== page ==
According to the US Census Bureau and the Centers for Disease Control and Prevention, 637,000 African Americans have been told that they have epilepsy or a seizure disorder.
Over 20,000 African Americans are diagnosed with seizures each year.
Studies in 2005 and 2010 found that African Americans were 60% less likely to receive surgery for temporal lobe epilepsy compared to Caucasians.
Challenges Faced for African Americans with Epilepsy
African Americans are:
- More likely to be diagnosed with epilepsy in an Emergency Room
- More likely to develop epilepsy over a lifetime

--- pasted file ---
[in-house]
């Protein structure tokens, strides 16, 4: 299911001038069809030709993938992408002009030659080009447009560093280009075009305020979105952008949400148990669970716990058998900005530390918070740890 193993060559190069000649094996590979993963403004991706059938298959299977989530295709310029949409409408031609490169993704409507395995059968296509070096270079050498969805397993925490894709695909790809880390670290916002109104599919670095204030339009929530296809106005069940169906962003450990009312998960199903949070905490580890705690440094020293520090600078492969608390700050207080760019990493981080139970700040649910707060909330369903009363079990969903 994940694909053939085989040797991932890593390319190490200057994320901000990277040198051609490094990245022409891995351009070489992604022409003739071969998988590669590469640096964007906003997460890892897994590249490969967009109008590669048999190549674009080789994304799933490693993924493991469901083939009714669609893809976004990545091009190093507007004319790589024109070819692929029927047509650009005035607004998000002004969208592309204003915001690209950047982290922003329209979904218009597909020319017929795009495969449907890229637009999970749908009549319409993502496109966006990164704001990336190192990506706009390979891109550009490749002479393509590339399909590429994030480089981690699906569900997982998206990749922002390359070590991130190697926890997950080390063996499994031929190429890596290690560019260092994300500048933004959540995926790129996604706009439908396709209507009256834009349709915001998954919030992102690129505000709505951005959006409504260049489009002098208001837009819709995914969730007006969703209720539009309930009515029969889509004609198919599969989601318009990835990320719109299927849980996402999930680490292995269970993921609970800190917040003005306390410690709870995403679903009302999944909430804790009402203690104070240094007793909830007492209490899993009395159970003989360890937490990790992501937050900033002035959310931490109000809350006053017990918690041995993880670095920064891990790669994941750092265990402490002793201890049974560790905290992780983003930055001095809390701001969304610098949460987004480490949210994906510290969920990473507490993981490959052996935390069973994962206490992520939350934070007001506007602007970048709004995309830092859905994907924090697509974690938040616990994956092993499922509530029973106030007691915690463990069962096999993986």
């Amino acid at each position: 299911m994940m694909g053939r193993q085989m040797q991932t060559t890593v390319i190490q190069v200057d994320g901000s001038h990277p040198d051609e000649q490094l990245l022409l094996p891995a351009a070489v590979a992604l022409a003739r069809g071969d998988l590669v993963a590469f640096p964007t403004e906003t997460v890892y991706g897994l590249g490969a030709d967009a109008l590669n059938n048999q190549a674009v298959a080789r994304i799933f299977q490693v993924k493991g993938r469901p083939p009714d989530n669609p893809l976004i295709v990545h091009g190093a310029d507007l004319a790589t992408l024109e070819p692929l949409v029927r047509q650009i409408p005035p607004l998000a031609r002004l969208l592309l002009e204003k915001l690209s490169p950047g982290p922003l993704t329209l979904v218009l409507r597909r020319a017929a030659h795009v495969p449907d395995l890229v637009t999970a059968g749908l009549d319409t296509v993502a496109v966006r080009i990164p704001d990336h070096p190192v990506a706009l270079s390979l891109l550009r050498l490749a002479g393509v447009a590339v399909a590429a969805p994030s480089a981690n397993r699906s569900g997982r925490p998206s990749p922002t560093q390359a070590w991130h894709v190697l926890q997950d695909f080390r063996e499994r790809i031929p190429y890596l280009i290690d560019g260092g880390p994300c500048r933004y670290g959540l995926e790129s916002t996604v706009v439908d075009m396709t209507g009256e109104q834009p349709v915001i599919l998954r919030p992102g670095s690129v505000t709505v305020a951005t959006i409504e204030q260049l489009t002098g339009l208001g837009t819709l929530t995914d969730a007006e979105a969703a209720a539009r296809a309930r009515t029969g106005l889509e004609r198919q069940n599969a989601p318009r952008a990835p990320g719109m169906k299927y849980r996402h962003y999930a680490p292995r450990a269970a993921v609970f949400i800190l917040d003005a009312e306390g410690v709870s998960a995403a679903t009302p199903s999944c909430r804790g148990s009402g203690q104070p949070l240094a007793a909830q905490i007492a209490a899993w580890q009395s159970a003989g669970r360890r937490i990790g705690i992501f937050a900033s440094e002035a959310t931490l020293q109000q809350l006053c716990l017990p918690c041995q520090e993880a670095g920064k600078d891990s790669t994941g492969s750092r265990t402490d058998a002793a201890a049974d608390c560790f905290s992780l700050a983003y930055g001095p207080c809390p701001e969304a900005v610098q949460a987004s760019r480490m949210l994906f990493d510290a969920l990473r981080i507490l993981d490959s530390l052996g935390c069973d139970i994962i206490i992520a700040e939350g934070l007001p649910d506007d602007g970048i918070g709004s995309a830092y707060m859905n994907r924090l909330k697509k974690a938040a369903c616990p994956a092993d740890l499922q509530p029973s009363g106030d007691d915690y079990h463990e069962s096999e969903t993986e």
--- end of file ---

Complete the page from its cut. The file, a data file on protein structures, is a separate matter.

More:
- More likely to experience status epilepticus (a medical emergency in which a seizure continues for longer than 5 minutes or multiple seizures cluster together)
- At an increased risk for Sudden Unexplained Death in Epilepsy (SUDEP)
- Every year, about 1 in 1,000 adults and 1 in 4,500 children with epilepsy die of SUDEP
- According to a 2017 article by Greenlund, in 2014, SUDEP related deaths were more likely to occur in African Americans (1.42 deaths per 100,000) compared to Caucasians (0.86 deaths per 100.000)
- Less likely to experience seizure control or complete seizure control
- Less likely to be recruited into clinical trials for patients with epilepsy